Plagiarism: Adjusting the Consequence Essay

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1 Most universities believe students should be expelled immediately due to the acts of plagiarism. But is it really safe to jump to such an extreme conclusion for an action that in most cases, require some sort of investigation or trial? For many years, universities have battled students on this particular subject. Plagiarism has levels that should be dealt with by first locating the cause, examining the evidence, and determining whether it was purposely planned or not. Students, just like their professors, sometimes make simple mistakes and no student should be immediately expelled for unobvious plagiarism. Immediate expulsion is unruly and unfair to students who actually work hard, but may lack the necessary knowledge to detect…show more content…
She said "No one had ever defined paraphrasing for me," Because of an immediate expulsion a student who probably had no record of plagiarism now has a tainted permanent record. Routman clearly states “Had I thought I had done anything wrong, I, of course, would come forward.” Failing the assignment or points off would have been a much more acceptable punishment for her if she knew she was going to be expelled immediately. Her father, Brent Routman says, “If you're going to have a death-penalty sanction, then you've got to build in safeguards for kids that are lost in the shuffle.” Creating “safeguards” for students will probably build confidence in students to ask the necessary questions to prevent future plagiarism cases.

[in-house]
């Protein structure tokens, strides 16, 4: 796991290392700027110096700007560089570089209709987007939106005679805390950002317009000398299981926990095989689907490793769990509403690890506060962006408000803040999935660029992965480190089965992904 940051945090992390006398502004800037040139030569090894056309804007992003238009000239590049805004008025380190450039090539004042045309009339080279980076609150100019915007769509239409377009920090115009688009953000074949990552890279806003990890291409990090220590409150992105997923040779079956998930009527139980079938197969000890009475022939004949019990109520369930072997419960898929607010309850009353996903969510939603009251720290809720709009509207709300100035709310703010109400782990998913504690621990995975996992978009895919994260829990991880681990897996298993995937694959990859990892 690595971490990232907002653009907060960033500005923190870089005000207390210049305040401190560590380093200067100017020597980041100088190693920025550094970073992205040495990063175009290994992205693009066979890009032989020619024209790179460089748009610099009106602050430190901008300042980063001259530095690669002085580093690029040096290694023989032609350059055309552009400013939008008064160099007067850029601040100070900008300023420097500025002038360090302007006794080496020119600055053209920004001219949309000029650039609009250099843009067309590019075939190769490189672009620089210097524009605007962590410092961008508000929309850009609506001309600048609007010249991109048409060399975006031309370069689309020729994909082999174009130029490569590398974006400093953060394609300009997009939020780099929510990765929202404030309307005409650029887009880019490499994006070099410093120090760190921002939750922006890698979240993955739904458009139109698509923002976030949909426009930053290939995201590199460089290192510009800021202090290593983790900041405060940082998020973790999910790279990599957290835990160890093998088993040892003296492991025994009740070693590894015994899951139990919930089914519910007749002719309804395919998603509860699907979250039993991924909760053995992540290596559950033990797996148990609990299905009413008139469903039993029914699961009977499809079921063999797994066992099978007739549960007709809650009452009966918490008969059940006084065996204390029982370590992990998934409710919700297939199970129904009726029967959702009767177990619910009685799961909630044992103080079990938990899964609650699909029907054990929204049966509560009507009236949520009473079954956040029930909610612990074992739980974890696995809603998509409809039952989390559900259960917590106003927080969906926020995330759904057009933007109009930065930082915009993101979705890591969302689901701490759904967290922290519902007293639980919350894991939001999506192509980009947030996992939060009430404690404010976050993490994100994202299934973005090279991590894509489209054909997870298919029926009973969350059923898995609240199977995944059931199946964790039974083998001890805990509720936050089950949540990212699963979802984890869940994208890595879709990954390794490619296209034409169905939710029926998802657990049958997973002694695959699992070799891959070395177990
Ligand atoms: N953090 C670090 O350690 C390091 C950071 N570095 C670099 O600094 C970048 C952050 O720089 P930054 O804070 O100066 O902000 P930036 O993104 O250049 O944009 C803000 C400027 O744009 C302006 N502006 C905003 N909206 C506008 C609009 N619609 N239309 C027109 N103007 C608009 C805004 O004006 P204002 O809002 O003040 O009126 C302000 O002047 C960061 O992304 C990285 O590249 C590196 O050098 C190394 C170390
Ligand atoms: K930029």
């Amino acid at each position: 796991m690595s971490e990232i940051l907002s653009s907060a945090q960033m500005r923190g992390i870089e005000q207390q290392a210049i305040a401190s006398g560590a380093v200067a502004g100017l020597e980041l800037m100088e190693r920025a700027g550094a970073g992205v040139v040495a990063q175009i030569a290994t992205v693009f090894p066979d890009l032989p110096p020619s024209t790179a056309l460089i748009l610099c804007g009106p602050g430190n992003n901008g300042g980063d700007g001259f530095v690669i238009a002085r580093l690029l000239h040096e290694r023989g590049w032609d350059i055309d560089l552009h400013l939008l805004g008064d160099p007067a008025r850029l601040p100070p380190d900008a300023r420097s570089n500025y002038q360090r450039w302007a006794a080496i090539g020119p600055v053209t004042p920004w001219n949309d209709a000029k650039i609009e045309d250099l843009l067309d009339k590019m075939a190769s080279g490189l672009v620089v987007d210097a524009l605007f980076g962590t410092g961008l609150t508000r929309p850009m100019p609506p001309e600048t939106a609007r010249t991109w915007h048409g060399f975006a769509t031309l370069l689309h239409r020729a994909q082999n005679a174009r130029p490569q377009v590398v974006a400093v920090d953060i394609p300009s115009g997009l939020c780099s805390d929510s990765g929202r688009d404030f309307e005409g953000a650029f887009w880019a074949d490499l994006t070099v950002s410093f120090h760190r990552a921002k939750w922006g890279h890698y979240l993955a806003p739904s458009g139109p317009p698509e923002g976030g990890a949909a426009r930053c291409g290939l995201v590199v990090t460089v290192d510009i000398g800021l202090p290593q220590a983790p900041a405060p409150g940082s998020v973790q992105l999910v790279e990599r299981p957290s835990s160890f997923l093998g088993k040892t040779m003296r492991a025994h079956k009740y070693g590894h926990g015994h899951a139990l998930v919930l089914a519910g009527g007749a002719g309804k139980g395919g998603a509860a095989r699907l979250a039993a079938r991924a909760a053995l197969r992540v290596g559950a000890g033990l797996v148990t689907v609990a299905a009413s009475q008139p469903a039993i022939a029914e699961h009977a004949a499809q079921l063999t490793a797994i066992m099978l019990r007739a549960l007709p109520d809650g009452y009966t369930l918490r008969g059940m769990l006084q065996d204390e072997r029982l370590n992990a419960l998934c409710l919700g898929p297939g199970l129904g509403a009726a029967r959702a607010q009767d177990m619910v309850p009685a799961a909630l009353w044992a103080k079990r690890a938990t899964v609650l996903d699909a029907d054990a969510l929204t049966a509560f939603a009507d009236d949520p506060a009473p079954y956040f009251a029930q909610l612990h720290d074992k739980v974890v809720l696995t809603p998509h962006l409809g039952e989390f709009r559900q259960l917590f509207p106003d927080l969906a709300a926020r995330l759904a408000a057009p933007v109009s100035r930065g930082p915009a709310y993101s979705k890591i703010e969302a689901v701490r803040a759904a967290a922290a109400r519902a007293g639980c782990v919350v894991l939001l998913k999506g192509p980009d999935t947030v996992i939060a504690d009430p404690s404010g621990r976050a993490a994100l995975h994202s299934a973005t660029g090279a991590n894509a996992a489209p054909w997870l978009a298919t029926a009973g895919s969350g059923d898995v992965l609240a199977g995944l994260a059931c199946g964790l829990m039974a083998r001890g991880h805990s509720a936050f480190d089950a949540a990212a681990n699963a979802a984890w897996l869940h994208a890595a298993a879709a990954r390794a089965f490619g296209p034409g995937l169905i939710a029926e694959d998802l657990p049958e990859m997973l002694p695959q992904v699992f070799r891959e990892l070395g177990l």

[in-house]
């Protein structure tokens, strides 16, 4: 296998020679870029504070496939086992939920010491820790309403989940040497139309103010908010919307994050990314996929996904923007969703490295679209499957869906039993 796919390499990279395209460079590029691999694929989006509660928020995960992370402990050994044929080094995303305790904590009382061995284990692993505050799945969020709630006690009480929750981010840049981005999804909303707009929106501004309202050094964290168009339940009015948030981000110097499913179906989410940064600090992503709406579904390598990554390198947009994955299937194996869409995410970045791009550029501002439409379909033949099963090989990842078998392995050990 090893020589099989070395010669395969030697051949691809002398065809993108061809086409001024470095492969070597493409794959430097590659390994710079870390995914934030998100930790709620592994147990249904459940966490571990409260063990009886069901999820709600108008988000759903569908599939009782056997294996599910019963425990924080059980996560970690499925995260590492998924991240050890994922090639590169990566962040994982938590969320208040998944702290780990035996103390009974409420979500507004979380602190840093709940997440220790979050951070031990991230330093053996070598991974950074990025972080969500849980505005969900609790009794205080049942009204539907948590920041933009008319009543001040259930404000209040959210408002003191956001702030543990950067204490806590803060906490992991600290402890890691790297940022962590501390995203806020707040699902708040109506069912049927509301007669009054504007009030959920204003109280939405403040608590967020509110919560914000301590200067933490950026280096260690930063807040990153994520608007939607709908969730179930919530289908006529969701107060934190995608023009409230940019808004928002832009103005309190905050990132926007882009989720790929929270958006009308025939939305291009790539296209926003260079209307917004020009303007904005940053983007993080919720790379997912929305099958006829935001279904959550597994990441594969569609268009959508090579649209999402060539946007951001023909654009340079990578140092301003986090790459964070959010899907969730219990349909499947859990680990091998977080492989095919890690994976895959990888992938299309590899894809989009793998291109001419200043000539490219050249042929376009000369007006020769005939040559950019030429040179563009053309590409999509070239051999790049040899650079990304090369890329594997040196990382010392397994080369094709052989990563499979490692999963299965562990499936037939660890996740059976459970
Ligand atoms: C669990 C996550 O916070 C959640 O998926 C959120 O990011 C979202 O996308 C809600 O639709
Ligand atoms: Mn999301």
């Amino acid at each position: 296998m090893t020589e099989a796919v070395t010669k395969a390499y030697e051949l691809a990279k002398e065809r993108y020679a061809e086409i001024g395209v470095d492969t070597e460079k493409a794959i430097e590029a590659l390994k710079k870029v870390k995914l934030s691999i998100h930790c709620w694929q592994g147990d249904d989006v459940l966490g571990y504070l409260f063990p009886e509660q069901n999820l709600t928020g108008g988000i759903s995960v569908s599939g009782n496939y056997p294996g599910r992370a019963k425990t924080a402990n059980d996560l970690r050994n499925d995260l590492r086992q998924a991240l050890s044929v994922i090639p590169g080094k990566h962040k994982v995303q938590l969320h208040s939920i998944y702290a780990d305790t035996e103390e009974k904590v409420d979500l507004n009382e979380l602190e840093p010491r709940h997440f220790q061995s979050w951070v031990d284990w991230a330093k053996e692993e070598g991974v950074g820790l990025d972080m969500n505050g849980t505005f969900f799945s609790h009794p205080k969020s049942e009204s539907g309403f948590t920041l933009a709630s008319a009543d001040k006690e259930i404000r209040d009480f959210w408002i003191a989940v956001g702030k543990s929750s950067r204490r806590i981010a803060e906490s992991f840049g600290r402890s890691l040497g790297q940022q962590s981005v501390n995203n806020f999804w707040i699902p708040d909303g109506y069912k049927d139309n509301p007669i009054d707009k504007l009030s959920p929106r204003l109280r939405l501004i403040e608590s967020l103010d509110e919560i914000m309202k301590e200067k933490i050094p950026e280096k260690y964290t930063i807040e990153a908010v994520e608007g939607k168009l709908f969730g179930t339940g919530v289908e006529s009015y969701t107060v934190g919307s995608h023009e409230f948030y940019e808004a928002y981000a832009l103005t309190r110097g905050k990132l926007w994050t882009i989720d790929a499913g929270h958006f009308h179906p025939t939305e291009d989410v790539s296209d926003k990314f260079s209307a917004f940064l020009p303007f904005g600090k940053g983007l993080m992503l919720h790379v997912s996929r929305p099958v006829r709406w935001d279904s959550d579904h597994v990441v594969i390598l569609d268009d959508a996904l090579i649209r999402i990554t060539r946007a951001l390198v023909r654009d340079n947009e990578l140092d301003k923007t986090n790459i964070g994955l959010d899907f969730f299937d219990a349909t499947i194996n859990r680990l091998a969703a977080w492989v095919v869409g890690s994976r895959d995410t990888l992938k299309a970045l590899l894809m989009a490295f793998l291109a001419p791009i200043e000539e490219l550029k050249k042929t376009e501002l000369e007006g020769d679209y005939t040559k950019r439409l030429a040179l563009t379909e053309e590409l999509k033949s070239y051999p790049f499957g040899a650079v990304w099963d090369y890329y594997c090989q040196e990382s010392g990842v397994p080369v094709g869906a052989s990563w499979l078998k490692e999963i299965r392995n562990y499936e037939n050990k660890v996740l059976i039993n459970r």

3 The immediate expulsion of an innocent student unknowledgeable about his or her actions may even cause emotional hardships which may lead to an unexpected case of violence among peers. In The Hartford Courant, Loretta Waldman shares reports on a case that could have caused unnecessary violence because of an immediate expulsion due to plagiarism. Matthew Coster, a student at Central Connecticut State University was expelled for plagiarism, but claims he was wrongly accused, and that another classmate, Cristina Duquette really copied his work. Coster’s family sued Duquette for $25,000 because of the horrendous acts the university sentenced on Matthew alone. Even though the evidence
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